Herbert Hoover
Herbert Hoover Presidential Library-Museum
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Laura Ingalls Wilder section banner

Pioneering Journeys of the Ingalls Family
Mansfield, Missouri

The Wilders' house in Mansfiled, Missouri

Rose at 17.
--Photo from the collection of the Hoover Library (RWL #21)

Rose Wilder Lane was born on December 5, 1886 , "on the snow-buried prairies of South Dakota ." When Rose was seven, her parents, Laura and Almanzo Wilder, decided to leave South Dakota and move to Missouri , the Land of the Big Red Apple. They lived in a log cabin on their farm where Rose helped her mother plant garden seeds, gather eggs and pick wild berries.

Spookendyke the Donkey
Rose's donkey, Spookendyke.
--Photo from the collection of the Hoover Library (RWL #185)

Rose's parents gave her a donkey named Spookendyke to ride to school, a mile away in Mansfield . Rose wrote that the stubborn little donkey "liked to slump his ears and neck and shoulders suddenly when going down hill, and tumble me off over his head."

Rose loved to read and brought many books home from her school library. In the evenings, "Papa would pop a big pan of popcorn and Mama Bess would read aloud while he and I ate it." This was the comfort hour for all of them. Rose read constantly and sometimes forgot to attend to her chores. Often she forgot to take the bread out of the oven. When she baked gingerbread for the first time, she served the first piece to the minister. He ate it slowly and did not ask for seconds. Later Rose discovered that she had used hot pepper instead of ginger.

Rose as a career girl
Rose as a Career Girl
--Photo from the collection of the Hoover Library (RWL #22)

Rose wanted to go to high school but the Mansfield school only went to the eighth grade. Her parents allowed her to stay with Almanzo's sister, Eliza Jane, for a year so she could attend high school in Crowley , Louisiana . When she returned home, she learned telegraphy from the Mansfield depotmaster. At seventeen Rose began her working career as a telegraph operator in Kansas City , Missouri , for $2.50 a week.

In 1908 Rose moved to San Francisco where she married a real estate salesman, Gillette Lane . After selling real estate for several years and after the death of their baby son, Rose and Gillette were divorced.

In 1915, the year of the San Francisco World Fair, Laura traveled to California to visit Rose. She wrote letters to Almanzo about her visit, and these were published later as West From Home .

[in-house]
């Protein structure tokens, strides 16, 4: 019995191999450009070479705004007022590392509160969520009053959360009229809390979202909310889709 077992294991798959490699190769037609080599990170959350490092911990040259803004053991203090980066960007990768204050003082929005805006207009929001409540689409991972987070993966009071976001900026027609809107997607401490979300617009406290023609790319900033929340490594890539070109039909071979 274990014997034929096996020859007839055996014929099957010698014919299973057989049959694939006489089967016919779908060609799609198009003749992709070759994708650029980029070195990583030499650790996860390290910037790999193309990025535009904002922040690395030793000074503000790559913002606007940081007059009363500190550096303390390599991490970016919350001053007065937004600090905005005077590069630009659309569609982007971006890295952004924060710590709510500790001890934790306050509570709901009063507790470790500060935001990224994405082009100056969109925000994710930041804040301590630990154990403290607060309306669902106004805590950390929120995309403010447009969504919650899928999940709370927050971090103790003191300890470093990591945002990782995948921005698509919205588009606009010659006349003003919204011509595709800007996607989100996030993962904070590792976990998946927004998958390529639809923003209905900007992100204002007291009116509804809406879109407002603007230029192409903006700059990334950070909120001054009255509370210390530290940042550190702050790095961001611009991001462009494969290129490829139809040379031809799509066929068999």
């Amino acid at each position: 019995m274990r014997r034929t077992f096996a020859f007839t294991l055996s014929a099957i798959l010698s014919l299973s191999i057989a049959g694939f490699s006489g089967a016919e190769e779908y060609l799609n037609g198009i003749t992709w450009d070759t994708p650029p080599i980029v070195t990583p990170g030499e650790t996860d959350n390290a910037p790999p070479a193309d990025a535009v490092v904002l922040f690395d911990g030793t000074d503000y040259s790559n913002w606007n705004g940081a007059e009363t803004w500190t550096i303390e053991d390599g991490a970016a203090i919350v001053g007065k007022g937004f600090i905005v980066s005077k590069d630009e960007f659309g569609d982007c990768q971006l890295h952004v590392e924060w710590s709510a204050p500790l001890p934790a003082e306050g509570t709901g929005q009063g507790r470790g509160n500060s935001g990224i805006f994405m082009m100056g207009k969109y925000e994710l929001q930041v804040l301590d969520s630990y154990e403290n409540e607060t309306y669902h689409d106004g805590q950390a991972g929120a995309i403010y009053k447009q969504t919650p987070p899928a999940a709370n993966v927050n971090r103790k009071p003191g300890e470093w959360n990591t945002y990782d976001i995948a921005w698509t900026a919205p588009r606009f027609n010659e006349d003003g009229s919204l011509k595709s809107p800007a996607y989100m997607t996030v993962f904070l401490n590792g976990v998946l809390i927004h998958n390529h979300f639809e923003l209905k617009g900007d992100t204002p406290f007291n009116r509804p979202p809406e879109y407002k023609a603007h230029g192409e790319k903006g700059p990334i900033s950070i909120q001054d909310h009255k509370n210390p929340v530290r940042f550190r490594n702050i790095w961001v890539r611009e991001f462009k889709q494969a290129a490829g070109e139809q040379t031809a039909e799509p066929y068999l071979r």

Rose at the Hetch-Hetcy Dam construction site
Rose at the Hetch-Hetchy Dam Construction Site
--Photo from the collection of the Hoover Library (RWL #43)

In 1915 Rose began writing newspaper articles for the San Francisco Bulletin.

Rose wrote a feature article for the Bulletin about the building of the Hetch-Hetchy Dam that would supply water to San Francisco . She traveled by wagon, on horseback and on foot into the Sierra wilderness to visit the construction camps.

Rose in France
Rose on a walking tour in France.
--Photo from the collection of the Hoover Library (RWL #45)

Soon Rose was writing magazine articles, short stories and books. She wrote biographies of Henry Ford, Jack London and Herbert Hoover. In 1920 she traveled to Paris , France , to begin work in the publicity office of the American Red Cross.

During her travels in Europe , Rose took a trip into the mountains of Albania and wrote The Peaks of Shala about her adventures.

After Rose returned from her travels, she lived at Rocky Ridge. She built a stone cottage for her parents and moved into the old farmhouse where she continued to write. In the early 1930s she began to work with her mother on the Little House books. Her book, Let the Hurricane Roar, about a young woman who spends a winter alone in a dugout on the Dakota prairie, became a best seller. In 1938 Rose purchased an old farmhouse near Danbury, Connecticut . She remodeled the house, gardened, and helped her mother write the last of the Little House books.

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Last updated:
October 29, 2004

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